It's not as sexy as trying to save Chrysler but the government is trying to save defense contractors from a peril as great as lousy car sales, namely slimeball computer hackers.
May 2 National Journal includes Shane Harris' "The Cyber Defense Perimeter," word that, "The Pentagon has quietly begun sharing classified intelligence about hackers and online threats with the country's biggest defense contractors."
Actually, this started two years ago, "after top Pentagon leaders realized that hackers were trying to steal information not just by breaking into government computers but also by going after corporations that contract with the government. These private computers and networks often contain the same sensitive and classified information found in the government's systems."
Robert Lentz, the Pentagon official who is overseeing this sharing, wouldn't be all that specific but said that, "In the past 18 months, we've seen a significant spike in cyber-criminal activity," mostly theft of restricted data through the Internet. Another official contends that the threat is decidedly persistent: "It wasn't that we got wacked by a two-by-four; we were getting wacked by a two-by-four every week."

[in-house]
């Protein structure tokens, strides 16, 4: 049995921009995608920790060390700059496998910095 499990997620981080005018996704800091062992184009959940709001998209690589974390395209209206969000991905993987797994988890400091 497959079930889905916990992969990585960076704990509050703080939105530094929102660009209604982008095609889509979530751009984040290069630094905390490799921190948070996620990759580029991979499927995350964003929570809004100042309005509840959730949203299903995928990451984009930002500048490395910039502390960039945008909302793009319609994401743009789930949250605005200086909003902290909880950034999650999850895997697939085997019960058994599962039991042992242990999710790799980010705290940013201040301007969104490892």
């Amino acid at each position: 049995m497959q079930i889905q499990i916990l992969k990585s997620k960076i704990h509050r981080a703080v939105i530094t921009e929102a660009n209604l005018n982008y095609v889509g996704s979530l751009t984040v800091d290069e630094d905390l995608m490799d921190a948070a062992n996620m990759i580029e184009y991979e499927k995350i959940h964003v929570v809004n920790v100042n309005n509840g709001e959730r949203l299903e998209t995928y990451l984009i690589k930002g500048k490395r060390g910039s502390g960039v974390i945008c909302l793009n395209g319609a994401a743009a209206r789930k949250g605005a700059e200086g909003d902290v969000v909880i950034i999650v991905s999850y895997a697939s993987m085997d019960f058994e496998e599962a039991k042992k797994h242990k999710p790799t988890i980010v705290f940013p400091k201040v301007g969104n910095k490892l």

---If you don't know him, Barack Obama does, as do all federal judges and legal academics, which is why you should check the May 14 New York Review of Books for MIT economist Robert Solow's "How to Understand the Disaster."
The fellow you might not know is the subject of Solow's effort, namely the brilliantly provocative, and sometimes off-the-rails, Richard Posner, a federal appeals court judge in Chicago and one of the most influential legal thinkers of the past 25 years. He'd generally be caricatured as a conservative product of the law-and-economics, free-market thinking at University of Chicago. That's way too facile, and may explain why Sunday's New York Times noted how Obama, himself a former University of Chicago Law School teacher, once told students that Posner was the judge he'd most like to argue before because he was smart enough to know when you were right.